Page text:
Tour this sweet home and hear from Brian and Jackie

affordable housing, housing lotteries, Prospect-Lefferts Gardens

Photo via CityRealty

Here’s your chance to live in pretty Prospect-Lefferts Gardens for, perhaps, less than the neighborhood’s market-rate rents. An affordable housing lottery is opening for seven units in a new, eight-story building at 212 Linden Boulevard. As 6sqft recently uncovered, many middle-income apartments throughout the city serve more to subsidize the truly affordable units, and therefore, don’t come in that much cheaper. Here, the homes are available to those earning 130 percent of the median income and range from $1,800/month studios to $2,714/month two-bedrooms. By comparison, the market-rate rentals range from $1,850/one bedrooms to $3,000/month two-bedrooms.

Find out if you qualify

Featured Story

Architecture, Design, Features, Financial District, More Top Stories, Where I Work

6sqft’s series “Where I Work” takes us into the studios, offices, and off-beat workspaces of New Yorkers across the city. In this installment, we’re touring the Financial District offices of architecture firm Woods Bagot, located on the seventh floor of the Continental Bank Building at 30 Broad Street. Want to see your business featured here? Get in touch!

Internationally acclaimed architecture firm Woods Bagot opened their first office in 1869 in Adelaide, Australia. 150 years, 15 offices, and 850 staff members later, they’ve designed projects from a master plan for Perth to a mixed-use tech center in Singapore to a rental tower right here in Brooklyn. After opening their first NYC office a decade ago in Midtown, the rapidly expanding firm decided it was time to design a work space for themselves. So last summer, they moved into a brand new 11,000-square-foot home in Lower Manhattan.

The vision of Woods Bagot’s head of global workplace interiors, Sarah Kay, and head of global hotels, Wade Little, the studio has done such an impeccable job creating a “raw” feel that guests often think it’s the original interior. Using a simple color palette of black and white, along with industrial elements like raw columns, exposed pipes, and cracked, stained concrete floors, they’ve managed to infuse “New York City grit” into their modern space, complete with virtual reality technology, 3D printing, and, most importantly, an industrial-strength espresso machine. 6sqft recently visited Woods Bagot to see the space in-person and chat with Sarah Kay about how she approached the design, what a typical day in the office is like, and what we can expect to see in the near future from this incredible firm.

Go on the tour

affordable housing, Harlem, housing lotteries

Photo of Harlem via Ian Freimuth/Flickr

Just hours ago, 6sqft published an article about how many middle-income New Yorkers forego affordable housing opportunities because the “affordable” units are actually more expensive than their current market-rate homes. And now here’s a perfect example. Five units are available through the city’s housing lottery in the heart of Harlem, at 10 West 132nd Street, but the two studios are $1,900/month and the three one-bedrooms are $2,270/month. For a two-person household earning between $ 77,829 and $ 108,550 annually, is a $2,300 monthly rent payment really affordable?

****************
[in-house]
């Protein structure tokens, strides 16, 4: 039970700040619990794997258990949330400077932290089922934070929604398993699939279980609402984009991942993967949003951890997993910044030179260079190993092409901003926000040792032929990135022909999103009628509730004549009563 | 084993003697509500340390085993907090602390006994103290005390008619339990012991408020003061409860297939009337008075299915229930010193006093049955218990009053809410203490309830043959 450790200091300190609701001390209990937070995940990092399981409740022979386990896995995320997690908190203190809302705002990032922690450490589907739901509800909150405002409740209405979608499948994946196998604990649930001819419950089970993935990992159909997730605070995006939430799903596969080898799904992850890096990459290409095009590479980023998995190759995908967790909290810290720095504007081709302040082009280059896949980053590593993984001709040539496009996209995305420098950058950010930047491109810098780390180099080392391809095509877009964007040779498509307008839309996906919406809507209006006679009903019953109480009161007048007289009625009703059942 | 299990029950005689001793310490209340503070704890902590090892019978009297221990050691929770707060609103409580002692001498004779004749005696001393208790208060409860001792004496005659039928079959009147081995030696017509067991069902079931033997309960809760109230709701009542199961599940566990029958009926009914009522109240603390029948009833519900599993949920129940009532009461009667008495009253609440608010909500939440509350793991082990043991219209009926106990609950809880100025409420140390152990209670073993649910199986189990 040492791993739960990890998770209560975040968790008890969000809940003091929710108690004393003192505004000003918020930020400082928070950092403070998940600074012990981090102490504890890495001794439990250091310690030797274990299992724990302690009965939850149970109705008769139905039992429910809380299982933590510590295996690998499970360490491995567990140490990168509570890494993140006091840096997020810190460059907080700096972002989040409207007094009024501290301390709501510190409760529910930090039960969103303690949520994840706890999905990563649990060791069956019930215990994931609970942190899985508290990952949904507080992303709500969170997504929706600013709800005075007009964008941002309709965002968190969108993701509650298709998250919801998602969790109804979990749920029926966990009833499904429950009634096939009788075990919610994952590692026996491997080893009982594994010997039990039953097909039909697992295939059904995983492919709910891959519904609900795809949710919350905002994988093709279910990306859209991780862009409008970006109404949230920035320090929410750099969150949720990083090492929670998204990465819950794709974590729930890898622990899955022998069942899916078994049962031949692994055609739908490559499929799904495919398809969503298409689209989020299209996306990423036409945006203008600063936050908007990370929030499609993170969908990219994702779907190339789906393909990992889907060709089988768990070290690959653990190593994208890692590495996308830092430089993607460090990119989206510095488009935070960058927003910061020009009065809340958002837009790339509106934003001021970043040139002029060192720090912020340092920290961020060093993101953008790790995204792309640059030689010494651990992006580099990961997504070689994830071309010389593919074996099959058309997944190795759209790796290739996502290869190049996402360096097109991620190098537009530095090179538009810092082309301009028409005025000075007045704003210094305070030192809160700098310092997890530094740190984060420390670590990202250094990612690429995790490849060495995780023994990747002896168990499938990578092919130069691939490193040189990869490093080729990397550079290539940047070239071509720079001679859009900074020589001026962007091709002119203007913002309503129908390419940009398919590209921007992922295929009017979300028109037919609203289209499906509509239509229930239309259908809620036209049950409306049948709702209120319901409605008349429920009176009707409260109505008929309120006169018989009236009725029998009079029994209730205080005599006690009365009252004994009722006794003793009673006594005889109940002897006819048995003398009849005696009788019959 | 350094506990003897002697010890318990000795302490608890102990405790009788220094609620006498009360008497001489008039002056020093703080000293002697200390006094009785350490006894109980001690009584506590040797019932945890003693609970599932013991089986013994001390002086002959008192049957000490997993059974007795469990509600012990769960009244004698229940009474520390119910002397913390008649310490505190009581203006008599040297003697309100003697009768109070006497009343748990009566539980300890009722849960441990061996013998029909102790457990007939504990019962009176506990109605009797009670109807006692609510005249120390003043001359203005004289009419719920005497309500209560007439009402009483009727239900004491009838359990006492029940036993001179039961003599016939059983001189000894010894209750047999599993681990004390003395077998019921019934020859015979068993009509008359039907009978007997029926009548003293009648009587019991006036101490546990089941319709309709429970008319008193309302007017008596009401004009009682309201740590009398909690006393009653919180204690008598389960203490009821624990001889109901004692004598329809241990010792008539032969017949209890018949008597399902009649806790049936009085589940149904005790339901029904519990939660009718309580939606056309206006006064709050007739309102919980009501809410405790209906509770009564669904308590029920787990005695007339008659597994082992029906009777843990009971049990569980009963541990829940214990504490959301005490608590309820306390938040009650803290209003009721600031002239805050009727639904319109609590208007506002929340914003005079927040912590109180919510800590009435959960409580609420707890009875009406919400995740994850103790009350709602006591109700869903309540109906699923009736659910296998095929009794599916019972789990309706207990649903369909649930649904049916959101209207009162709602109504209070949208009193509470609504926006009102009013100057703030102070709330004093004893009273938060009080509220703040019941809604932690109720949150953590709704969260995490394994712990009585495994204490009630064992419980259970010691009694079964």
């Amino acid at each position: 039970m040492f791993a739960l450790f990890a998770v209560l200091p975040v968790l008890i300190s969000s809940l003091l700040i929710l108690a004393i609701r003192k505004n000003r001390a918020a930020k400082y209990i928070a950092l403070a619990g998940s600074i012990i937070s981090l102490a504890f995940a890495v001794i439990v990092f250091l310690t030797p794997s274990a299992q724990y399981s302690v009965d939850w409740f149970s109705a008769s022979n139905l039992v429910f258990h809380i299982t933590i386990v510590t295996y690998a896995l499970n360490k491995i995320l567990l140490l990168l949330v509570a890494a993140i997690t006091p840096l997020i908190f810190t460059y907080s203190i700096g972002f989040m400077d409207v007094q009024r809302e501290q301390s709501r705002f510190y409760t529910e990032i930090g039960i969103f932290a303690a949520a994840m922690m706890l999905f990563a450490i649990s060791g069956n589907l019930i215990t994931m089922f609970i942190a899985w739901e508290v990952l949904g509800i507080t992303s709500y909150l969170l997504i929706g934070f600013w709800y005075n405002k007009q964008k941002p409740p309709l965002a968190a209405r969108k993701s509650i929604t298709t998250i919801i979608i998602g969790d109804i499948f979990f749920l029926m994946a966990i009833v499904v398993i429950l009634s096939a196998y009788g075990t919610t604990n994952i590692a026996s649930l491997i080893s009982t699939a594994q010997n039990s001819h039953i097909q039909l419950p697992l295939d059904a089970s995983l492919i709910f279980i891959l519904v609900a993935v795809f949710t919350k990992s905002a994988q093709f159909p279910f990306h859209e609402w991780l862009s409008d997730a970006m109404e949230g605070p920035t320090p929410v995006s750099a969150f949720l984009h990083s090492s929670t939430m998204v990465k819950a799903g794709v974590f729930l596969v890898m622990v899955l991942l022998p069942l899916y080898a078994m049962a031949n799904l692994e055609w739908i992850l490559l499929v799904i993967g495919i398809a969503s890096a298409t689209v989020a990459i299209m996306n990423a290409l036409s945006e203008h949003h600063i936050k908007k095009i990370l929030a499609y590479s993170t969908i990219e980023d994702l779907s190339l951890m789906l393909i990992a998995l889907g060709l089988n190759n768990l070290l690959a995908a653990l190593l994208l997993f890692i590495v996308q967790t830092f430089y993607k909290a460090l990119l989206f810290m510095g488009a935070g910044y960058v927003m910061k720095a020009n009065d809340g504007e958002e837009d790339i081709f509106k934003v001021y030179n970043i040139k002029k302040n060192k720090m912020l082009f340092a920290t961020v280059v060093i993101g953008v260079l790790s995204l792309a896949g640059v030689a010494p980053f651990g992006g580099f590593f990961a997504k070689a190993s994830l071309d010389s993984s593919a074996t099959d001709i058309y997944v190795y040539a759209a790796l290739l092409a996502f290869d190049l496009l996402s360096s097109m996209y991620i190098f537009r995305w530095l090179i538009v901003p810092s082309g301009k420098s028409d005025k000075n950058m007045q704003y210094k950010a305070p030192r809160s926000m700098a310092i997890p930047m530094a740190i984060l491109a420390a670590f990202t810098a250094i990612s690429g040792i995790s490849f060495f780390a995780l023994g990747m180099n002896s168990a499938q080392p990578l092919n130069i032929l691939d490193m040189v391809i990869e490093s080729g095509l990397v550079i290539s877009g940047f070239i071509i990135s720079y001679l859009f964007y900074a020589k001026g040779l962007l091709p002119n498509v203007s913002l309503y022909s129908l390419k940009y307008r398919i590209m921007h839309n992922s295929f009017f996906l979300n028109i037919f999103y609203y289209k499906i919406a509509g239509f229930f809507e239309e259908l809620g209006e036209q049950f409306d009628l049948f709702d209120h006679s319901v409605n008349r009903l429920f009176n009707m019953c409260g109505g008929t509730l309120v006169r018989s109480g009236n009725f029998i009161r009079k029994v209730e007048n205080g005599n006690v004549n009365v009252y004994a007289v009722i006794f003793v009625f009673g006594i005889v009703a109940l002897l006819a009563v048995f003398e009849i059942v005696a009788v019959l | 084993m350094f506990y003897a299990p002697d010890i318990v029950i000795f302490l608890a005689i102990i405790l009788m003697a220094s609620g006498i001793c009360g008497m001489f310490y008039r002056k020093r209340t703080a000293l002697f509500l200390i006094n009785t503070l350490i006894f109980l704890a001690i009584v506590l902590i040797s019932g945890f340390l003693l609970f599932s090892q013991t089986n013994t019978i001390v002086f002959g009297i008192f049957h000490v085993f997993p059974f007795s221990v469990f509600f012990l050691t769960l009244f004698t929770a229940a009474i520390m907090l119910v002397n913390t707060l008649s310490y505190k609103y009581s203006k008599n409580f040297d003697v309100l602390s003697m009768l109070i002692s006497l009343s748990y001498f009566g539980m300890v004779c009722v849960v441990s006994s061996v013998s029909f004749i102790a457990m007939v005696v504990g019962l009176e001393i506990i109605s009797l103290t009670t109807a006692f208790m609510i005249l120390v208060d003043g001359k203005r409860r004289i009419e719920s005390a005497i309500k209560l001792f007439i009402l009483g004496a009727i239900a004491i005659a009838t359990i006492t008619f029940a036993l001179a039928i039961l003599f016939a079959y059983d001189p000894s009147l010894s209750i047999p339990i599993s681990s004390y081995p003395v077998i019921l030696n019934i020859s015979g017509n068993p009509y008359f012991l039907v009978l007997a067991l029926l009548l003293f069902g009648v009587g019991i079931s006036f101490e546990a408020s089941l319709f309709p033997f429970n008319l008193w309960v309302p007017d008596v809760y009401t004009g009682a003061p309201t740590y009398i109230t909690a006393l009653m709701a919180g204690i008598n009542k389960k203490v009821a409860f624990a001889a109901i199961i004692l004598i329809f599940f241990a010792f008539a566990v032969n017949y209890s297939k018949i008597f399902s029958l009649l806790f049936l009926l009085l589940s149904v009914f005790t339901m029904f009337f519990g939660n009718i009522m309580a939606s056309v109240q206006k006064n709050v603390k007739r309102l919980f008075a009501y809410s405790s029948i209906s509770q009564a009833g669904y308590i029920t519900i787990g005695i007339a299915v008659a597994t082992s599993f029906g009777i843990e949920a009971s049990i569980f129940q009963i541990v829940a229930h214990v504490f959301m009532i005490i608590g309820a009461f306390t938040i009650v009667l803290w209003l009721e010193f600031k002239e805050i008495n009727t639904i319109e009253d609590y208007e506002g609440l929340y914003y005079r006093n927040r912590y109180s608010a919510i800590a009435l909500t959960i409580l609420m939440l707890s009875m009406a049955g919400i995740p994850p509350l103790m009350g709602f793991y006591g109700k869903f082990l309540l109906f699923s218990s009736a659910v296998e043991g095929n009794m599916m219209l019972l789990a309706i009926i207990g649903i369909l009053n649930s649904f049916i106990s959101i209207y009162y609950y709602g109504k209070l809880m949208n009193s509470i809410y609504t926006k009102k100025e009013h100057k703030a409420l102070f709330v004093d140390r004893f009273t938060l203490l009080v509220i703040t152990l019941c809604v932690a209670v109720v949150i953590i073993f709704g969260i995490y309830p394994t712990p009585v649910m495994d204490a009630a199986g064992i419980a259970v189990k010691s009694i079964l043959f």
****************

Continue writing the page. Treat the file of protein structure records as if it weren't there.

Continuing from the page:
All the details ahead

Architecture, Landscape Architecture, Major Developments, New Developments, Williamsburg

Almost a year to date since the first renderings were revealed for Domino Park, the 11-acre park and waterfront esplanade that will anchor the three-million-square-foot Williamsburg mega-development at the Domino Sugar Factory site, a new batch of views has been released by developer Two Trees, and they showcase everything from an urban “beach” to a better look at how preserved artifacts from the historic factory will be incorporated throughout. Designed by James Corner Field Operations (of the High Line fame), the park is scheduled to open this summer, ahead of most of the buildings.

All the renderings and details ahead

Architecture, condos, Construction Update, Financial District, New Developments, Starchitecture

130 William Street, David Adjaye, Adjaye Associates, Lightstone Group, Financial District condos

Four months after revealing renderings for his first NYC skyscraper, esteemed British architect David Adjaye is finally seeing the project get off the ground. CityRealty reports that construction at 130 William Street has reached street level, with a red kangaroo crane in the ready to begin its nearly 800-foot-tall rise. The Ghana-born architect, who was knighted by Queen Elizabeth II and named one of TIME’s 2017 most influential people, has said the condo tower was inspired by the historic masonry architecture of the Financial District.

Find out more ahead